"A poet is a nightingale who sits in darkness and sings to cheer its own solitude with sweet sounds; his auditors are as men entranced by the melody of an unseen musician, who feel that they are moved and softened, yet know not whence or why.”[9]

Culture

References

  1. ^ BirdLife International (2004). Luscinia megarhynchos. 2006. IUCN Red List of Threatened Species. IUCN 2006. www.iucnredlist.org. Retrieved on 12 May 2006. Database entry includes justification for why this species is of least concern
  2. ^ (German) Wink, Michael (1973): " Die Verbreitung der Nachtigall (Luscinia megarhynchos) im Rheinland". Charadrius 9(2/3): 65-80. (PDF)
  3. ^ Salisbury, Joyce E. (2001), Women in the ancient world, ABC-CLIO, p. 276, ISBN 9781576070925, http://books.google.com/books?id=HF0m3spOebcC&pg=PA276 
  4. ^ Chandler, Albert R. (1934), "The Nightingale in Greek and Latin Poetry", The Classic Journal (The Classical Association of the Middle West and South, Inc.) XXX (2): 78–84, http://www.jstor.org/stable/3289944 
  5. ^ Eliot, T.S. (1964), The Waste Land and Other Poems (Signet Classic ed.), New York, NY: Penguin Group, pp. 32–59, ISBN 978-0-451-52684-7 
  6. ^ Shippey, Thomas (1970), "Listening to the Nightingale", Comparative Literature (Duke University Press) XXII (1): 46–60, http://www.jstor.org/pss/1769299 
  7. ^ Doggett, Frank (1974), "Romanticism's Singing Bird", Studies in English Literature 1500-1900 (Rice University) XIV (4): 568, http://www.jstor.org/stable/449753 
  8. ^ Doggett, Frank (1974), "Romanticism's Singing Bird", Studies in English Literature 1500-1900 (Rice University) XIV (4): 570, http://www.jstor.org/stable/449753 
  9. ^ Bysshe Shelley, Percy (1903), A Defense of Poetry, Boston, MA: Ginn & Company, p. 11 
  10. ^ Stedman, Edmund C. (1884), "Keats", The Century XXVII: 600, http://books.google.com/?id=XLWqByOcRjwC&pg=PA600 
  11. ^ Swinburne, Algernon Charles (1886), "Keats", Miscellanies, New York: Worthington Company, pp. 221, http://books.google.com/?id=UHsRAAAAYAAJ&pg=PA211, retrieved 2008-10-08 . Reprinted from the Encyclopædia Britannica.
  12. ^ "The Rose and nightingale in Persian literature". Archived from the original on 2008-01-22. http://web.archive.org/web/20080122005248/http://www.iranica.com/articles/v11f1/v11f1034.html. 
  13. ^ The Nightingale
  14. ^ Croatian National Bank. Kuna and Lipa, Coins of Croatia: 1 Kuna Coin. – Retrieved on 31 March 2009.

External links


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Synonyms:

Look at other dictionaries:

  • Nightingale — (engl. für „Nachtigall“) ist: ein Familienname: Florence Nightingale (1820–1910), Pionierin der modernen Krankenpflege Frances Parthenope Verney (1819–1890; auch: Parthenope Nightingale), britische Schriftstellerin und Journalistin; Schwester von …   Deutsch Wikipedia

  • Nightingale — Nightingale, Nosturi 2008 Datos generales Origen Örebro …   Wikipedia Español

  • Nightingale — Night in*gale, n. [OE. nihtegale,nightingale, AS. nihtegale; niht night + galan to sing, akin to E. yell; cf. D. nachtegaal, OS. nahtigala, OHG. nahtigala, G. nachtigall, Sw. n[ a]ktergal, Dan. nattergal. See {Night}, and {Yell}.] 1. (Zo[ o]l.) A …   The Collaborative International Dictionary of English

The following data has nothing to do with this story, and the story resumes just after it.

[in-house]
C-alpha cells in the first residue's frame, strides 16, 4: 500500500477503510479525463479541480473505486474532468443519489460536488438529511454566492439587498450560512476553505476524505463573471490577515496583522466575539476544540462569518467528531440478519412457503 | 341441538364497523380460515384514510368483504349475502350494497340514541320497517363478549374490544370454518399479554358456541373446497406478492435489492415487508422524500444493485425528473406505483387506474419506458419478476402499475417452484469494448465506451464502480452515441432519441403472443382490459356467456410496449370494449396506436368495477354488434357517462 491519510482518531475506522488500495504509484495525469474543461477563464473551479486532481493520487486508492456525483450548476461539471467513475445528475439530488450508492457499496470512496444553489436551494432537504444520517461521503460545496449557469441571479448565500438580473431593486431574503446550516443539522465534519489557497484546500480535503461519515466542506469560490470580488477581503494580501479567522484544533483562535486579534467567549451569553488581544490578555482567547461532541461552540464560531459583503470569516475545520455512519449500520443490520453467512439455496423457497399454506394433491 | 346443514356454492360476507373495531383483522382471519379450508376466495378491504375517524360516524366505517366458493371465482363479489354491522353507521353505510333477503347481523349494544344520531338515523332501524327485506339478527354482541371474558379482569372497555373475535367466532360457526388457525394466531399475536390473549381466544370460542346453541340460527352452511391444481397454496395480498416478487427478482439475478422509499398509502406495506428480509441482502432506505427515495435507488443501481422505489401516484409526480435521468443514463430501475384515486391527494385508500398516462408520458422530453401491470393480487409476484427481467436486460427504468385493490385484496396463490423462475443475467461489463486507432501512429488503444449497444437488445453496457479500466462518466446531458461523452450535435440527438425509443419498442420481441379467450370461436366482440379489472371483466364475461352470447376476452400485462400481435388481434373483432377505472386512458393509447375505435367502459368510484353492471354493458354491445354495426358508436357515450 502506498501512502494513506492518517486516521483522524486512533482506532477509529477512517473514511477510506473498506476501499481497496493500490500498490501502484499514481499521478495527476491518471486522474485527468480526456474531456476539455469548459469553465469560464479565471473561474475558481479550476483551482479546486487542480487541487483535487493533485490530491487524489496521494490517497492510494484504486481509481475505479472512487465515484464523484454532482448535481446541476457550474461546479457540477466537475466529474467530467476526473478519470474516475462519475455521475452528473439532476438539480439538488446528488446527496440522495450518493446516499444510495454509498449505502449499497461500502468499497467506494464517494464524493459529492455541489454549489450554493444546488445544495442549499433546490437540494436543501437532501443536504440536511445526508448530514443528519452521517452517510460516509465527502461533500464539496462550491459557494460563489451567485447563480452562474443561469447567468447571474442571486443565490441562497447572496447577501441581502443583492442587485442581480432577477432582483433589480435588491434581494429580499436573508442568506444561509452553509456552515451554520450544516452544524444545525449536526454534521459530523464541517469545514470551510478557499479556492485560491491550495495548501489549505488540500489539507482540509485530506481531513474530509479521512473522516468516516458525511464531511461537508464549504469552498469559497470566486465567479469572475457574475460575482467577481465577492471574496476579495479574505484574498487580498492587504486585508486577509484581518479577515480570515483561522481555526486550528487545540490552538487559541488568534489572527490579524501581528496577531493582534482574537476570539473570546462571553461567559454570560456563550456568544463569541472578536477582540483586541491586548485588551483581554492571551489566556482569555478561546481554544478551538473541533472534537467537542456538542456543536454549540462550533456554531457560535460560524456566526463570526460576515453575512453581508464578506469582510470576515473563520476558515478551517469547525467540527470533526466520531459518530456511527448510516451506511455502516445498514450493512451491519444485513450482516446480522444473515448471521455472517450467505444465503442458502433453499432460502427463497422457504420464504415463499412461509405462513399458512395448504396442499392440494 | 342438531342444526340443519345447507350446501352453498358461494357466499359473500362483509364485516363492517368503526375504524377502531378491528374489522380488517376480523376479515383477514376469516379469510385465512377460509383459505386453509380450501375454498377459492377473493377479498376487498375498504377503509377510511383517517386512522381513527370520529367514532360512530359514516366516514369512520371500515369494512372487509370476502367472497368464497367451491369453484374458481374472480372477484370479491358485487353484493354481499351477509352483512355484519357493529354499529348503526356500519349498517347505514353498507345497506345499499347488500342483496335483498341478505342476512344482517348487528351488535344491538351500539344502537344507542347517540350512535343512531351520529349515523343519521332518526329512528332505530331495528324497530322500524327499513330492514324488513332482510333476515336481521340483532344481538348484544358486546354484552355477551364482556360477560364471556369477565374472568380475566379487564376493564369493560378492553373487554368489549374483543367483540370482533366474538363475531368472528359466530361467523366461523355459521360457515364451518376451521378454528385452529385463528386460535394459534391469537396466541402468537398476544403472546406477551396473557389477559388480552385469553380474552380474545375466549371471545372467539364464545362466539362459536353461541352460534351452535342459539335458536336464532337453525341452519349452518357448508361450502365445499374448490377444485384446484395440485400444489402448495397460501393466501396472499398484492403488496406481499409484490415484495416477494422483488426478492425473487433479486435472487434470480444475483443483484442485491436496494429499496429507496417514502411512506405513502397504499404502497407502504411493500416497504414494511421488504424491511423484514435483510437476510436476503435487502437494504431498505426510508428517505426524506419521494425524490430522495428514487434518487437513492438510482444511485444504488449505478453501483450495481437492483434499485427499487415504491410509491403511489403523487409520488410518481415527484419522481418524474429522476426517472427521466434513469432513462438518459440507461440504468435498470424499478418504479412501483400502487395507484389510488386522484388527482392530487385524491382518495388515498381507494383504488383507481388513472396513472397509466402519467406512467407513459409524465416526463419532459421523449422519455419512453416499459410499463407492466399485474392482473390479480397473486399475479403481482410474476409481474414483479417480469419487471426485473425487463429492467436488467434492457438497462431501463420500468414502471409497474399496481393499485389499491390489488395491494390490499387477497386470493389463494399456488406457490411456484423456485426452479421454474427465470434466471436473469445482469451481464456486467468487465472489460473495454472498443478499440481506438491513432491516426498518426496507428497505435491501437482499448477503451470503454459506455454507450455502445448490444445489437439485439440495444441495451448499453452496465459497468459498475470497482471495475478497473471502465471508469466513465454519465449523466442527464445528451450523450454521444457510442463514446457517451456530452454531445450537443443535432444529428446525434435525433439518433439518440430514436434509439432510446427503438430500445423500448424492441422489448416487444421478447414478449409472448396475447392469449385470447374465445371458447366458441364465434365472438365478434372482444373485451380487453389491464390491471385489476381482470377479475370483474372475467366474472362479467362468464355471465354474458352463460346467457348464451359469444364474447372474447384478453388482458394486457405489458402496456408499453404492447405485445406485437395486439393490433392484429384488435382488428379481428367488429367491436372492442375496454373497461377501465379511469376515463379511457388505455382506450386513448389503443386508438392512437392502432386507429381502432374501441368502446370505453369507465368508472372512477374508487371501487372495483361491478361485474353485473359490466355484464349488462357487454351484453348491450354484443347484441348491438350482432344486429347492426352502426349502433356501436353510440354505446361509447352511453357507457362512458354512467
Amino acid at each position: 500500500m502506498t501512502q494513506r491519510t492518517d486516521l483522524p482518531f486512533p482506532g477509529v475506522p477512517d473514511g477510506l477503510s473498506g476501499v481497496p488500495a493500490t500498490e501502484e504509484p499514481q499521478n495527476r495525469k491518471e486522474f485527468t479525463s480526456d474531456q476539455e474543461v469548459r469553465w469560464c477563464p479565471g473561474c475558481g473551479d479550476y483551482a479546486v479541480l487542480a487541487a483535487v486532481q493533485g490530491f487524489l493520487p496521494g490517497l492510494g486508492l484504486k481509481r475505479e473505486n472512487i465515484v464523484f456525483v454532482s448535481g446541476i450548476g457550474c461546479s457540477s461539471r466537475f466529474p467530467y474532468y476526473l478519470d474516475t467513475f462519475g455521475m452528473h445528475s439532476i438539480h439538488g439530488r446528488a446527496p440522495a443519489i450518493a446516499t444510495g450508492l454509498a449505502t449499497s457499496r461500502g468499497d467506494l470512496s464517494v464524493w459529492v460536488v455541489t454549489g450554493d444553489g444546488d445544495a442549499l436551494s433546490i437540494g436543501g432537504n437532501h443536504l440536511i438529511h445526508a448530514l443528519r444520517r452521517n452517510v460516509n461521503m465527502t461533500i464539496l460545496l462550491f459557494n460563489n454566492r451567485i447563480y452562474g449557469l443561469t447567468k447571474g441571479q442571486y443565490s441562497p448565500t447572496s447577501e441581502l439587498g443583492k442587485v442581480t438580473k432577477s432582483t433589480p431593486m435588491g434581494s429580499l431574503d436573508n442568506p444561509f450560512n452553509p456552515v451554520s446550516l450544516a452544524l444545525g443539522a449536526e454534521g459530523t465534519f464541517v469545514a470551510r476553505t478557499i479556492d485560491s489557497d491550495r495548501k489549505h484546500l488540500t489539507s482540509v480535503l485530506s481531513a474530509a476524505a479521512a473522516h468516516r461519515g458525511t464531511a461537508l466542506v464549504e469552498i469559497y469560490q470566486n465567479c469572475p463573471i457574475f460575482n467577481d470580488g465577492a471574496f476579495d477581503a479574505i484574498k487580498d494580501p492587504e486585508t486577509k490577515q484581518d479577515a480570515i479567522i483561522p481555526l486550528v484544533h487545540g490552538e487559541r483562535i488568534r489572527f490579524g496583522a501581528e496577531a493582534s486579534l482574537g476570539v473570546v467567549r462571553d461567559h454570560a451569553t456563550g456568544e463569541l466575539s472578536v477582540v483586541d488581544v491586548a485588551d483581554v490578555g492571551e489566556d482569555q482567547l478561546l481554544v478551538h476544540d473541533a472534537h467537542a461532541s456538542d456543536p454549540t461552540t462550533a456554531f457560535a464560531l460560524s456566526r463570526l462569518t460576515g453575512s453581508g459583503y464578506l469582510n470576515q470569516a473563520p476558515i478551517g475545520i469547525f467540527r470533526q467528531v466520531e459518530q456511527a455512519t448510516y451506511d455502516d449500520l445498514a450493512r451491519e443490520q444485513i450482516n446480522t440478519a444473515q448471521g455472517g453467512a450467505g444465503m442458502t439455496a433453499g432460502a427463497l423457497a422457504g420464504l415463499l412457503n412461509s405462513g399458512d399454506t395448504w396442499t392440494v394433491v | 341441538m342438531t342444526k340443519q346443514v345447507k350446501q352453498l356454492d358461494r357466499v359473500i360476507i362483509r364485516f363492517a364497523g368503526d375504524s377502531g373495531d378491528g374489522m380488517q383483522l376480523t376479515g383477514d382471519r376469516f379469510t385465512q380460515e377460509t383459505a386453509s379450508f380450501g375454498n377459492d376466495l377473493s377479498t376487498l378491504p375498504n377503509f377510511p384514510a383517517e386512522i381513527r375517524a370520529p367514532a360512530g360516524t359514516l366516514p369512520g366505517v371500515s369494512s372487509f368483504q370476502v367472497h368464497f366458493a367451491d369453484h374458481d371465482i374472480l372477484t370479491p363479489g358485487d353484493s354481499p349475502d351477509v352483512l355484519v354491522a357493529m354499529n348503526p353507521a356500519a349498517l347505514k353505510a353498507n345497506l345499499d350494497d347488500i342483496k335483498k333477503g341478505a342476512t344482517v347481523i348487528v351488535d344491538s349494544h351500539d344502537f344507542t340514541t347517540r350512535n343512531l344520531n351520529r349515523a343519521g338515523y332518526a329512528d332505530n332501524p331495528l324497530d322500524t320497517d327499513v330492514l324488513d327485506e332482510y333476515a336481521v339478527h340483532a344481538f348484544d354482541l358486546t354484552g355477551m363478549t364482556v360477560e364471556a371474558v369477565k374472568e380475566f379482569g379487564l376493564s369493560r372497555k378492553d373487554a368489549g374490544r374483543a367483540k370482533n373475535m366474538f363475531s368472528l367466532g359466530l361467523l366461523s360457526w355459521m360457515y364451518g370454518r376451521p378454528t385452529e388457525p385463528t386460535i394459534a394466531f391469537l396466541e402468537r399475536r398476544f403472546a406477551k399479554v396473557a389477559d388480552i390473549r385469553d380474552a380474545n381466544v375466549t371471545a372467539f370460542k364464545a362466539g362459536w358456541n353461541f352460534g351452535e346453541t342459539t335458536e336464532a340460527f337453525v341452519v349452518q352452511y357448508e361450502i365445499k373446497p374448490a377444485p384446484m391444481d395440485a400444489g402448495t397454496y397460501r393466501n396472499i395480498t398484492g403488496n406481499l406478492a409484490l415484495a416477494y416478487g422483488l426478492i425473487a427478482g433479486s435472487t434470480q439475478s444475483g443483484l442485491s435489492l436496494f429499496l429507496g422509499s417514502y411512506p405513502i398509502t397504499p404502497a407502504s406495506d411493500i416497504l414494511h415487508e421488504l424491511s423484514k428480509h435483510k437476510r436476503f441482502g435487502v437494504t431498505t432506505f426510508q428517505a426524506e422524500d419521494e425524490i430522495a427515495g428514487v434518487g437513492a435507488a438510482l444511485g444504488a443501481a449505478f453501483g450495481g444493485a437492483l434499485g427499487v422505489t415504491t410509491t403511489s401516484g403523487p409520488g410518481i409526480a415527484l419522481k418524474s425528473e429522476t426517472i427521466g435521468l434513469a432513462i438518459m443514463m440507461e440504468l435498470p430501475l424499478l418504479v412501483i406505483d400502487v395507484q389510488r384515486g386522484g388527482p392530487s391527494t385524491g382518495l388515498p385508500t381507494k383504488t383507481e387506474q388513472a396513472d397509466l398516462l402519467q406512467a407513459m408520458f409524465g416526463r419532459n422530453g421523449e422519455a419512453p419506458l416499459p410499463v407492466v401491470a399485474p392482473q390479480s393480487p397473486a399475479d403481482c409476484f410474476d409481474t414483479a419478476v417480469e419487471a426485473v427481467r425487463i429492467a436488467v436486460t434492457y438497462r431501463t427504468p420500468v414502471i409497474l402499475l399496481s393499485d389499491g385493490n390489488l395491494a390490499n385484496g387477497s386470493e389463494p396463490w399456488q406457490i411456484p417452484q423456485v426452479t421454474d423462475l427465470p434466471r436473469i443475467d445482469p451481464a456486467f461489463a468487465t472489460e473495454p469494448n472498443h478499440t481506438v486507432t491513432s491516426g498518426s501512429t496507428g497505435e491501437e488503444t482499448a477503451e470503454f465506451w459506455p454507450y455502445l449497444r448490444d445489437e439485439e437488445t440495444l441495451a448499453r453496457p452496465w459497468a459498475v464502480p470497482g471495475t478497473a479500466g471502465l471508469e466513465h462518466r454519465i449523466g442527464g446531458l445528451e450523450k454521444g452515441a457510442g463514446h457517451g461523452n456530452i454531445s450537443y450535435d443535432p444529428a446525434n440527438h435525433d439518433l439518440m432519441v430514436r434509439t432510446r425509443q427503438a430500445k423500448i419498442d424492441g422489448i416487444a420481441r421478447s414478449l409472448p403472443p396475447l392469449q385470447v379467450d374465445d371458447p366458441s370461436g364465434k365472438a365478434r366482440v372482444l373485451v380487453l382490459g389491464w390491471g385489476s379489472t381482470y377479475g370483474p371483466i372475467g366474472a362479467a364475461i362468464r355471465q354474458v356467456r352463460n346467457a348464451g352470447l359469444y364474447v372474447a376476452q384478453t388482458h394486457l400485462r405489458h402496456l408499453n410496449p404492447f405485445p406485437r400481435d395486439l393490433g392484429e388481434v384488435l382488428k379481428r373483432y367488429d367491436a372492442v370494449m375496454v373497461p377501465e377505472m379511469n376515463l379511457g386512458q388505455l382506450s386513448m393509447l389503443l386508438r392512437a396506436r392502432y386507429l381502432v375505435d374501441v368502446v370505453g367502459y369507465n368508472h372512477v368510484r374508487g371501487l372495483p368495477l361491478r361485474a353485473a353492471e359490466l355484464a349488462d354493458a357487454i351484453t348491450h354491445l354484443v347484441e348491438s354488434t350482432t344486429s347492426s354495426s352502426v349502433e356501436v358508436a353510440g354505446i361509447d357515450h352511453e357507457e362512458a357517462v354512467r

• Nightingale —   [ naɪtɪȖgeɪl], Florence, britische Krankenschwester, Pflegetheoretikerin, Berufs und Sozialreformerin, * Florenz 12. 5. 1820, ✝ London 13. 8. 1910. Umfassender sozialer Sachverstand, Eindrücke menschlischen Leidens (u. a. Hungersnot 1842/43)… …   Universal-Lexikon

  • Nightingale — (Краков,Польша) Категория отеля: Адрес: ul. Bosacka 6b/6, Гжегорски, 31 505 Краков, Пол …   Каталог отелей

  • nightingale — (n.) O.E. næctigalæ, nihtegale, compound formed in Proto Germanic (Cf. Du. nachtegaal, Ger. Nachtigall) from *nakht night (see NIGHT (Cf. night)) + *galon to sing, related to O.E. giellan yell (see YELL (Cf …   Etymology dictionary

  • Nightingale [2] — Nightingale (spr. naitin gēl). Miß Florence, durch ihre menschenfreundlichen Bestrebungen bekannt geworden, geb. 12. Mai 1820 in Florenz als Tochter eines englischen Gutsbesitzers, erhielt von ihrer Mutter, einer Tochter Will Smiths, des eifrigen …   Meyers Großes Konversations-Lexikon

  • NIGHTINGALE — (Heb. זָמִיר (mod.), zamir), a name applied to singing birds of the genus Luscinia, of which three species are found in Israel. The most outstanding for its song is the Luscinia megarhynchos which hatches its eggs in the thickets of the Jordan.… …   Encyclopedia of Judaism

  • Nightingale — (spr. Neitingel), Florence, Tochter Will. Shore N s, eines reichen Gutsbesitzers in Derbyshire, machte sich mit den Wissenschaften vertraut u. erwarb sich in ihrem Vaterlande große Verdienste durch Errichtung von Schulen, Krankenanstalten u.… …   Pierer's Universal-Lexikon

  • Nightingale [1] — Nightingale, eine der drei Felseninseln von Tristan da Eunya (s. d.) …   Meyers Großes Konversations-Lexikon

  • Nightingale — (spr. neitingehl), Miß Florence, engl. Krankenpflegerin, geb. 15. Mai 1820 zu Florenz, im Krimkriege in den Hospitälern zu Skutari und Balaklawa aufopfernd tätig; schrieb: »Notes on nursing« (1860 u.ö.; deutsch, 2. Aufl. 1878) u.a …   Kleines Konversations-Lexikon